I have been an industry analyst covering collaboration practices, software, and markets since 1999, with the exception of a four year stint as a collaboration consultant at IBM, during which my expertise and opinions were available only to teammates and clients. I returned to a more public analyst role in March 2009 and have been working diligently since then to re-establish the visibility of my thoughts on collaboration, as well as my personal reputation and client base.
In the last three weeks I have received two signs that the hard work is paying off and that I am on the right track. First, I was recognized as one of 21 influential bloggers in an Enterprise 2.0 All-Star Blogger Roster, compiled by Mark Fidelman, VP Sales at MindTouch. While there were several others that I would have suspected to be more influential than me, I was honored to see my name alongside those that were included. I am fortunate to find myself in good company and pleased to be recognized as a thought leader on the topic of Enterprise 2.0.
The second sign that I am making progress toward my personal goals was my inclusion in the Top 50 on the Technobabble 2.0 list of Top Analyst Tweeters. Technobabble 2.0 took the SageCircle Analyst Twitter Directory, which includes the names of over 750 registered analysts, and ran it through a ranking tool established by Edelman called TweetLevel. The tool’s underlying algorithm assigns scores for Influence, Popularity, Engagement, and Trust — all key ingredients for success as an industry analyst. I was ranked as the 48th most influential analyst and received a higher score for Engagement than nine out of the top ten analysts. What makes this so meaningful to me is the comprehensiveness of this list, not only in terms of the number of analysts covered, but also in the breadth of areas of specialization represented. To be ranked that highly among this broad set of peers is an accomplishment of which I am very proud.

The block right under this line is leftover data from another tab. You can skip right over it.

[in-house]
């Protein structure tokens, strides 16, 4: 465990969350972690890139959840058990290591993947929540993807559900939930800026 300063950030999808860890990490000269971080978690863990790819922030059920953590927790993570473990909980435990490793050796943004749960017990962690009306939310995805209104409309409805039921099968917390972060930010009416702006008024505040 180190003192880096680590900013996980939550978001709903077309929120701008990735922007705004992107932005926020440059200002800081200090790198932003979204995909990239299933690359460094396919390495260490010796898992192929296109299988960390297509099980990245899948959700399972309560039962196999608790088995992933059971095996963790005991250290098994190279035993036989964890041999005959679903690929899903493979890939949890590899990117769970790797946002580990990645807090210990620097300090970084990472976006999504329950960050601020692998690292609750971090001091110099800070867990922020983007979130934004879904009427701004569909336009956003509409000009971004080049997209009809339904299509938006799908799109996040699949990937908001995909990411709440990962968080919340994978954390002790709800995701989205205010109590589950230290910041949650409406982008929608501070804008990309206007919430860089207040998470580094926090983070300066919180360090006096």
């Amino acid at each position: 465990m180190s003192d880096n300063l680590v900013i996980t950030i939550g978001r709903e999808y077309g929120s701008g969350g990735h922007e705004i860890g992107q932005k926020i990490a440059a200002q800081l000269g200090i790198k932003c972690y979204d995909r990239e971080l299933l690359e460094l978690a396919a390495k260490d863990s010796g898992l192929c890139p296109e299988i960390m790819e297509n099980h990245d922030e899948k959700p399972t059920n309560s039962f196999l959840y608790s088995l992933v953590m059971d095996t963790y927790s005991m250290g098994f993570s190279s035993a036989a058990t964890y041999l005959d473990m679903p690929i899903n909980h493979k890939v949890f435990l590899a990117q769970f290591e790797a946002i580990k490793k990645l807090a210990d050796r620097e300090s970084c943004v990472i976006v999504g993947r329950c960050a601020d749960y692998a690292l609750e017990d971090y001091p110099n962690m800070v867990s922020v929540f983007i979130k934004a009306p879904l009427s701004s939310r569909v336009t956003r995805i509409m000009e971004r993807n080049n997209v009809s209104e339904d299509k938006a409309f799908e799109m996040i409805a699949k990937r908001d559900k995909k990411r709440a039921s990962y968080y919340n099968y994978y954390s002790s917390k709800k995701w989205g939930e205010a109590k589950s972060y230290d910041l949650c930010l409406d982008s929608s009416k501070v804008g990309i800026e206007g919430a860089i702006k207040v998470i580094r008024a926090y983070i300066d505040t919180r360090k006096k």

I do not intend to rest on my laurels after receiving this recognition. Instead, I will use the inclusion on these lists as a benchmark from which I can set new goals and raise my performance as an industry analyst. There is definitely room for improvement in terms of Influence and, especially, Trust, which is the one attribute that matters most to me. If my readers and clients trust me, then I will be able to influence them in a positive manner. Trust is built by repeated engagement with readers and followers that provides them with valuable, unique insights about collaboration, enterprise social software, and content management. Some of my related goals for 2010 are to increase the number of people who regularly read my analysis and to more actively engage in open discussions with them. By doing that, I will earn their trust and the privilege of helping them.
I congratulate all my peers that were included in one or both of these lists. These analysts — mostly working at small firms, or as sole practitioners — have demonstrated that blogging, tweeting, and other Web-based forms of self expression can influence the producers and buyers that comprise software markets. The power of larger analyst firms that charge customers high prices for subscriptions to research, or purchases of individual reports, has been eroded by free (or low-cost), Web-based content channels. Market information should be available to everyone, not just those that can afford it. I am glad that my work, and that of my peers, is helping to make it so.